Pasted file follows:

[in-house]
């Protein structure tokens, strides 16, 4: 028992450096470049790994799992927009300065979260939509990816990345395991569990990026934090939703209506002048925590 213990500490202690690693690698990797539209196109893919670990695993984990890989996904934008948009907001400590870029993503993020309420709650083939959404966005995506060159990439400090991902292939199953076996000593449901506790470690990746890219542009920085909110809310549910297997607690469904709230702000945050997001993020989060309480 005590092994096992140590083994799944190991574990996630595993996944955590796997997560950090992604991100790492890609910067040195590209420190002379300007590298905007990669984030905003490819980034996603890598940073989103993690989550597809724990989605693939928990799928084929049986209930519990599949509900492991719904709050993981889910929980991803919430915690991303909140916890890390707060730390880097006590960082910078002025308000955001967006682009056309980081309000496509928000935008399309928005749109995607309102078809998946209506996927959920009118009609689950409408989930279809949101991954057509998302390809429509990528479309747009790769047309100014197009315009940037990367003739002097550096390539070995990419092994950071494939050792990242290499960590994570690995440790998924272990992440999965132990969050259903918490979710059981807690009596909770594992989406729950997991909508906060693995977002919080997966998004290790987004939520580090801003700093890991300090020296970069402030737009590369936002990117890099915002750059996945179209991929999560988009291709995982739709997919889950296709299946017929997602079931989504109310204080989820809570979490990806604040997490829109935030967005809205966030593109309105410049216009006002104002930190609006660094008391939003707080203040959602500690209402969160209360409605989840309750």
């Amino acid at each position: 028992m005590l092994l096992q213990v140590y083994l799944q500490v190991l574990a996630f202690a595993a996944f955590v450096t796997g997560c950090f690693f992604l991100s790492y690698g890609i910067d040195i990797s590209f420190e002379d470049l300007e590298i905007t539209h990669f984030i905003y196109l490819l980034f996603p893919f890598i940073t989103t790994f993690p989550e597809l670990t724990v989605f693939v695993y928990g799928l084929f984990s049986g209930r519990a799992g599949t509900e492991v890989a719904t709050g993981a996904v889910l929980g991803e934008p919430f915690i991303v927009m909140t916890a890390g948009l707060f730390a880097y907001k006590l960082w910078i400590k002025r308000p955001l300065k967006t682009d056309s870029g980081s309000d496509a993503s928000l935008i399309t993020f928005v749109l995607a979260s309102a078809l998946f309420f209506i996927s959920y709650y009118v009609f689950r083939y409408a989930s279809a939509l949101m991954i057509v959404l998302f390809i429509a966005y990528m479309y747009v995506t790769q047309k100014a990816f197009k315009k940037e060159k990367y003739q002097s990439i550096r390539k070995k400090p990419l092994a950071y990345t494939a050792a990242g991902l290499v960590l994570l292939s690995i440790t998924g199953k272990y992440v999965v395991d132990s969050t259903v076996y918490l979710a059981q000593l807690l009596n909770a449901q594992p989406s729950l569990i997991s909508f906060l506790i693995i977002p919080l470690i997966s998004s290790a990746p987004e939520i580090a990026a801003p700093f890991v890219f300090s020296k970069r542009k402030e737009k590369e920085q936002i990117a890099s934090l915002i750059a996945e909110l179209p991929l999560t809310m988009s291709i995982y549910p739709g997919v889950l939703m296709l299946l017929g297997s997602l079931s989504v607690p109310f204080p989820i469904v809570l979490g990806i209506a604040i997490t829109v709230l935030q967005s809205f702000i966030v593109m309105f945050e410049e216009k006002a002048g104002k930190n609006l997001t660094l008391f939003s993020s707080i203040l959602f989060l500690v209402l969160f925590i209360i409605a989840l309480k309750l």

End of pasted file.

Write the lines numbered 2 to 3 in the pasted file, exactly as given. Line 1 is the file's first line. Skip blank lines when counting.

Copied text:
């Protein structure tokens, strides 16, 4: 028992450096470049790994799992927009300065979260939509990816990345395991569990990026934090939703209506002048925590 213990500490202690690693690698990797539209196109893919670990695993984990890989996904934008948009907001400590870029993503993020309420709650083939959404966005995506060159990439400090991902292939199953076996000593449901506790470690990746890219542009920085909110809310549910297997607690469904709230702000945050997001993020989060309480 005590092994096992140590083994799944190991574990996630595993996944955590796997997560950090992604991100790492890609910067040195590209420190002379300007590298905007990669984030905003490819980034996603890598940073989103993690989550597809724990989605693939928990799928084929049986209930519990599949509900492991719904709050993981889910929980991803919430915690991303909140916890890390707060730390880097006590960082910078002025308000955001967006682009056309980081309000496509928000935008399309928005749109995607309102078809998946209506996927959920009118009609689950409408989930279809949101991954057509998302390809429509990528479309747009790769047309100014197009315009940037990367003739002097550096390539070995990419092994950071494939050792990242290499960590994570690995440790998924272990992440999965132990969050259903918490979710059981807690009596909770594992989406729950997991909508906060693995977002919080997966998004290790987004939520580090801003700093890991300090020296970069402030737009590369936002990117890099915002750059996945179209991929999560988009291709995982739709997919889950296709299946017929997602079931989504109310204080989820809570979490990806604040997490829109935030967005809205966030593109309105410049216009006002104002930190609006660094008391939003707080203040959602500690209402969160209360409605989840309750």
């Amino acid at each position: 028992m005590l092994l096992q213990v140590y083994l799944q500490v190991l574990a996630f202690a595993a996944f955590v450096t796997g997560c950090f690693f992604l991100s790492y690698g890609i910067d040195i990797s590209f420190e002379d470049l300007e590298i905007t539209h990669f984030i905003y196109l490819l980034f996603p893919f890598i940073t989103t790994f993690p989550e597809l670990t724990v989605f693939v695993y928990g799928l084929f984990s049986g209930r519990a799992g599949t509900e492991v890989a719904t709050g993981a996904v889910l929980g991803e934008p919430f915690i991303v927009m909140t916890a890390g948009l707060f730390a880097y907001k006590l960082w910078i400590k002025r308000p955001l300065k967006t682009d056309s870029g980081s309000d496509a993503s928000l935008i399309t993020f928005v749109l995607a979260s309102a078809l998946f309420f209506i996927s959920y709650y009118v009609f689950r083939y409408a989930s279809a939509l949101m991954i057509v959404l998302f390809i429509a966005y990528m479309y747009v995506t790769q047309k100014a990816f197009k315009k940037e060159k990367y003739q002097s990439i550096r390539k070995k400090p990419l092994a950071y990345t494939a050792a990242g991902l290499v960590l994570l292939s690995i440790t998924g199953k272990y992440v999965v395991d132990s969050t259903v076996y918490l979710a059981q000593l807690l009596n909770a449901q594992p989406s729950l569990i997991s909508f906060l506790i693995i977002p919080l470690i997966s998004s290790a990746p987004e939520i580090a990026a801003p700093f890991v890219f300090s020296k970069r542009k402030e737009k590369e920085q936002i990117a890099s934090l915002i750059a996945e909110l179209p991929l999560t809310m988009s291709i995982y549910p739709g997919v889950l939703m296709l299946l017929g297997s997602l079931s989504v607690p109310f204080p989820i469904v809570l979490g990806i209506a604040i997490t829109v709230l935030q967005s809205f702000i966030v593109m309105f945050e410049e216009k006002a002048g104002k930190n609006l997001t660094l008391f939003s993020s707080i203040l959602f989060l500690v209402l969160f925590i209360i409605a989840l309480k309750l």